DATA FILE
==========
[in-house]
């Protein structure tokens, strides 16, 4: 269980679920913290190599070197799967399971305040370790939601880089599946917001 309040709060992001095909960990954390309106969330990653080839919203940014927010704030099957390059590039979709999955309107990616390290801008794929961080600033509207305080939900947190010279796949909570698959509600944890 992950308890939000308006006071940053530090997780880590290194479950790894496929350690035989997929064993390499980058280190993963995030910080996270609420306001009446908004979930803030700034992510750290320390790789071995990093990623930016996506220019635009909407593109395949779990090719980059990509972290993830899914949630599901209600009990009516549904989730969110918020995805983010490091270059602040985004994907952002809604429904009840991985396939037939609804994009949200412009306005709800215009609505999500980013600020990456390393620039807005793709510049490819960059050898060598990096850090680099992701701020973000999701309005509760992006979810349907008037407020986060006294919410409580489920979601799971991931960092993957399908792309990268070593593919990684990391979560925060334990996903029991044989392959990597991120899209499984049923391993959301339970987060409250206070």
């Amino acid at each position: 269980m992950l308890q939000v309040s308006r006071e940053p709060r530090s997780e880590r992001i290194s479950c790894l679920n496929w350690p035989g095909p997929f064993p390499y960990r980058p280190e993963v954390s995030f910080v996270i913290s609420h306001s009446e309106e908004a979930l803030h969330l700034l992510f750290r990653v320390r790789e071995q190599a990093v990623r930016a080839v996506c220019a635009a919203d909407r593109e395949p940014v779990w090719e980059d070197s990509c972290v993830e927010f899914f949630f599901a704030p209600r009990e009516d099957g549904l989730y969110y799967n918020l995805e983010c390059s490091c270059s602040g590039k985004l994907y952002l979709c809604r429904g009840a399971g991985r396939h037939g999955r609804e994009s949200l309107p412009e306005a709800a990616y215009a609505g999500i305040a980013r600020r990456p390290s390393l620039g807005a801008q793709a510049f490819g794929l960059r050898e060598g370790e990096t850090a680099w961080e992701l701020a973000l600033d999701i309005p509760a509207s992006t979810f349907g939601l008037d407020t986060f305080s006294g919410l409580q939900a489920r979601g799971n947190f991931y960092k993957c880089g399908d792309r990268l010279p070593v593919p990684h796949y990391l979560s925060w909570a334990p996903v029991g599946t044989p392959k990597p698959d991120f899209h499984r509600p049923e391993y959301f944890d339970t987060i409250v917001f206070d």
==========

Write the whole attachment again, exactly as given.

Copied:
[in-house]
């Protein structure tokens, strides 16, 4: 269980679920913290190599070197799967399971305040370790939601880089599946917001 309040709060992001095909960990954390309106969330990653080839919203940014927010704030099957390059590039979709999955309107990616390290801008794929961080600033509207305080939900947190010279796949909570698959509600944890 992950308890939000308006006071940053530090997780880590290194479950790894496929350690035989997929064993390499980058280190993963995030910080996270609420306001009446908004979930803030700034992510750290320390790789071995990093990623930016996506220019635009909407593109395949779990090719980059990509972290993830899914949630599901209600009990009516549904989730969110918020995805983010490091270059602040985004994907952002809604429904009840991985396939037939609804994009949200412009306005709800215009609505999500980013600020990456390393620039807005793709510049490819960059050898060598990096850090680099992701701020973000999701309005509760992006979810349907008037407020986060006294919410409580489920979601799971991931960092993957399908792309990268070593593919990684990391979560925060334990996903029991044989392959990597991120899209499984049923391993959301339970987060409250206070």
């Amino acid at each position: 269980m992950l308890q939000v309040s308006r006071e940053p709060r530090s997780e880590r992001i290194s479950c790894l679920n496929w350690p035989g095909p997929f064993p390499y960990r980058p280190e993963v954390s995030f910080v996270i913290s609420h306001s009446e309106e908004a979930l803030h969330l700034l992510f750290r990653v320390r790789e071995q190599a990093v990623r930016a080839v996506c220019a635009a919203d909407r593109e395949p940014v779990w090719e980059d070197s990509c972290v993830e927010f899914f949630f599901a704030p209600r009990e009516d099957g549904l989730y969110y799967n918020l995805e983010c390059s490091c270059s602040g590039k985004l994907y952002l979709c809604r429904g009840a399971g991985r396939h037939g999955r609804e994009s949200l309107p412009e306005a709800a990616y215009a609505g999500i305040a980013r600020r990456p390290s390393l620039g807005a801008q793709a510049f490819g794929l960059r050898e060598g370790e990096t850090a680099w961080e992701l701020a973000l600033d999701i309005p509760a509207s992006t979810f349907g939601l008037d407020t986060f305080s006294g919410l409580q939900a489920r979601g799971n947190f991931y960092k993957c880089g399908d792309r990268l010279p070593v593919p990684h796949y990391l979560s925060w909570a334990p996903v029991g599946t044989p392959k990597p698959d991120f899209h499984r509600p049923e391993y959301f944890d339970t987060i409250v917001f206070d």